“All towns ending in –burgh were instructed to change to –burg, whilst all those ending in –borough where henceforth to read –boro. On the matter… the Board was nothing short of relentless and even now you can search a gazetteer long and hard to find an exception to these two terminations. The main and obvious one is Pittsburgh (because) the city’s leading institutions… refused to buckle under.” – Bill Bryson, ‘Made in America’
We found a back street pub now for a lunch time drink but didn’t need food on account of the large breakfast and the cement like consistency of the stodgy haggis – another reminder to myself not to have it again tomorrow.
Whilst drinking beer I wondered about the pronunciation of the name of the city Edinburgh. In the UK we pronounce it Edinborough but it spelt in the way that in America it would be pronounced burgh as in Pittsburgh. Subsequent research tells me that there is an Edinburgh in Indiana but that is pronounced as in Pittsburgh and there is also an Edinburgh in South Australia also pronounced in the American rather than the UK style. To complicate matters there is a town in England called Happisburg which is misleadingly pronounced as Haysborough – curious thing, language.
After struggling with our debate about conflicting linguistics we left the pub and made our way to the Walter Scott memorial because for a modest admission charge (sadly no concessions for over 60s) it is possible to take a winding spiral staircase to the very top for a grand 360° view across all of the city. It is quite a tortuous climb and people going up have to compete with people coming down for restricted staircase space which made me think how much better it would have been if the architect had made provision for two sets of steps, one up and one down!
Some people don’t like the Scott monument, Bill Bryson compared it to a gothic spaceship but I quite like it. It is the biggest memorial to a writer anywhere in the World and a rather appropriate memorial to a man who regularly features in a top ten list of most important Scots although recently Alex Salmond has been creeping up that list which might devalue it somewhat!
I have been up the Scott monument before but once again I couldn’t really remember anything about it. This is me in 1984 and Kim in 2015.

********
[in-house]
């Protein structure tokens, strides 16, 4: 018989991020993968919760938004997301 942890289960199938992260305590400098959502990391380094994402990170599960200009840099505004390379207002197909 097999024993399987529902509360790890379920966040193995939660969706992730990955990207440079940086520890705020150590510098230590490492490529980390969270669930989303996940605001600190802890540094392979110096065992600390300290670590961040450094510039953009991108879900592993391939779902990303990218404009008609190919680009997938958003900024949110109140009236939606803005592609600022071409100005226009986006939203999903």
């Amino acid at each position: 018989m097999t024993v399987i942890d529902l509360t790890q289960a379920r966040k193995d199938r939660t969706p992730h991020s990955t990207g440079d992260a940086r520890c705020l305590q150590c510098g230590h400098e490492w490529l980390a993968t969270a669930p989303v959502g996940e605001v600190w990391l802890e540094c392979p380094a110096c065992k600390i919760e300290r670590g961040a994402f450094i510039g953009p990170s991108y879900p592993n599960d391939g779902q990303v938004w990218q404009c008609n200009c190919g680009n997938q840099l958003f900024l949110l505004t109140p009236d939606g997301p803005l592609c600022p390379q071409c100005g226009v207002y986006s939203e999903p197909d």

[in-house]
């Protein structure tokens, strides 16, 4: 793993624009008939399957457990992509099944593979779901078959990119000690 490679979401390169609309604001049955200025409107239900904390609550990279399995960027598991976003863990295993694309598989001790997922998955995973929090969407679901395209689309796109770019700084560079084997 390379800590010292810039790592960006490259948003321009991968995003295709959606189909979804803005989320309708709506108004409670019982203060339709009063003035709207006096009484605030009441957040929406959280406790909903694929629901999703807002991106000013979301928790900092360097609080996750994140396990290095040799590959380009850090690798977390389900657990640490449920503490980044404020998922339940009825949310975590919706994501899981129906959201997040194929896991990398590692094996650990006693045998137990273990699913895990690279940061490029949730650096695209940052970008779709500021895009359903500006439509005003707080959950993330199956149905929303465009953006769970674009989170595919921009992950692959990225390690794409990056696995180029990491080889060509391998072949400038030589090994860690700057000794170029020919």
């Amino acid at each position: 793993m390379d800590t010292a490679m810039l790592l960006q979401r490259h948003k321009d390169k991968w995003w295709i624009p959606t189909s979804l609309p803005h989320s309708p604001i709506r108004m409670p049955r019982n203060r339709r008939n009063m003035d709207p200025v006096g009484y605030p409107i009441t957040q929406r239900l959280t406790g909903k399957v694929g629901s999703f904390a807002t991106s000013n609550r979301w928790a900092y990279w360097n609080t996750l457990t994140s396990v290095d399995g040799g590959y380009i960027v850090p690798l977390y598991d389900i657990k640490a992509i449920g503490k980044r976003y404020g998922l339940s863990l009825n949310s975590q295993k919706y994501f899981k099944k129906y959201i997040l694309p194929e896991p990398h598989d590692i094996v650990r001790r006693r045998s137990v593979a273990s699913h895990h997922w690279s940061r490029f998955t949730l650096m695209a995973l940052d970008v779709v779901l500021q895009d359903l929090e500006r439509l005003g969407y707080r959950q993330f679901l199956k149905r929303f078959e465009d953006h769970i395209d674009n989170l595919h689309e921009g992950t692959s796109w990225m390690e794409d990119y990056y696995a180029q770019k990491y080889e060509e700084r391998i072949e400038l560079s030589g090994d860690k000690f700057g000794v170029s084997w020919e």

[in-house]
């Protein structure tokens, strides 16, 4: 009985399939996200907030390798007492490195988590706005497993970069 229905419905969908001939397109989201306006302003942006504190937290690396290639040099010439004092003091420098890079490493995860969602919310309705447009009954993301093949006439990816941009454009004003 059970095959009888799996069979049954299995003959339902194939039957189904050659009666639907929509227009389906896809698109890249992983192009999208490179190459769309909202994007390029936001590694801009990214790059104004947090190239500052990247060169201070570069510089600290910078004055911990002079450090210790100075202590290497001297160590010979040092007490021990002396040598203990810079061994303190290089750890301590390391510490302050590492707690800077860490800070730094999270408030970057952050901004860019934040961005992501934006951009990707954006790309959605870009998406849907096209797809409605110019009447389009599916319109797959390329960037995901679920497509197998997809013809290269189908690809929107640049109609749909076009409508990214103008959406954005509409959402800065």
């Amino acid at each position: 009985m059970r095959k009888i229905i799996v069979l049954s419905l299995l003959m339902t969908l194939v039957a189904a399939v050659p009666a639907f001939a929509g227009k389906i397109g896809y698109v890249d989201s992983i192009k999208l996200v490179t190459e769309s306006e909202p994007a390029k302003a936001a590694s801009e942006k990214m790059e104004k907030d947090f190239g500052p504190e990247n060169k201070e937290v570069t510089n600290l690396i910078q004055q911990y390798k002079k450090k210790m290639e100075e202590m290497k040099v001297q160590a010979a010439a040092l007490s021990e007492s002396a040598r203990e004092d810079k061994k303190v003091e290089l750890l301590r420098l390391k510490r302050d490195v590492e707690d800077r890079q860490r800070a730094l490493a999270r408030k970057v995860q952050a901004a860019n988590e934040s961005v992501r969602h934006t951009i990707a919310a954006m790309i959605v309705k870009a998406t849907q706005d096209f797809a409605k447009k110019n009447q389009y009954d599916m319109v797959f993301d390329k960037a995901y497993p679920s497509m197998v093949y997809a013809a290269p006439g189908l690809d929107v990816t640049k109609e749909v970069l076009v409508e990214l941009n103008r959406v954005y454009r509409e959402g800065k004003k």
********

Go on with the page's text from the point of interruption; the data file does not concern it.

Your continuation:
One of the views that interested me was the Old Waverley Hotel directly opposite. I stayed there both times and as far as I can recall it hasn’t changed a great deal inside but at street view there were obvious changes of shops. In 1984 there was the gentleman’s outfitters Dunne and Co. which ceased trading in 1996 and next to that a specialist kilt maker. I imagine that this was quite an expensive store but today you can get a full kilt outfit including jacket, shirt, socks and a sporran for about £80 in the tourist shops. Today there is a Monsoon and an Accessorize.
From the top we took the giddy steps back to Princess Street and in late afternoon Kim decided that there were a couple of shops that she had missed so disappeared back towards the shopping mall and walked along Princess Street under the shadow of the castle and towards the West End.
This is an area of the city that is trying to invent itself as an alternative tourist attraction away from the Old and the New towns. It is an area of preserved Georgian streets with original shopping streets and terraces of granite houses. It is an understated part of the city and I enjoyed walking along the pavements of an area of period splendour sitting effortlessly alongside modern corporate architecture. I would have liked to have spent longer there but the day was ebbing away so I made my weary way back along Princess Street to the Old Waverley.
We spent some time in the room enjoying the view as the sun went down behind the castle and then predictably returned to Café Marlayne where we had an excellent second evening meal and reflected on our short visit to Edinburgh. We had enjoyed it but it was almost over because in the morning we would be catching an early train back to Newcastle.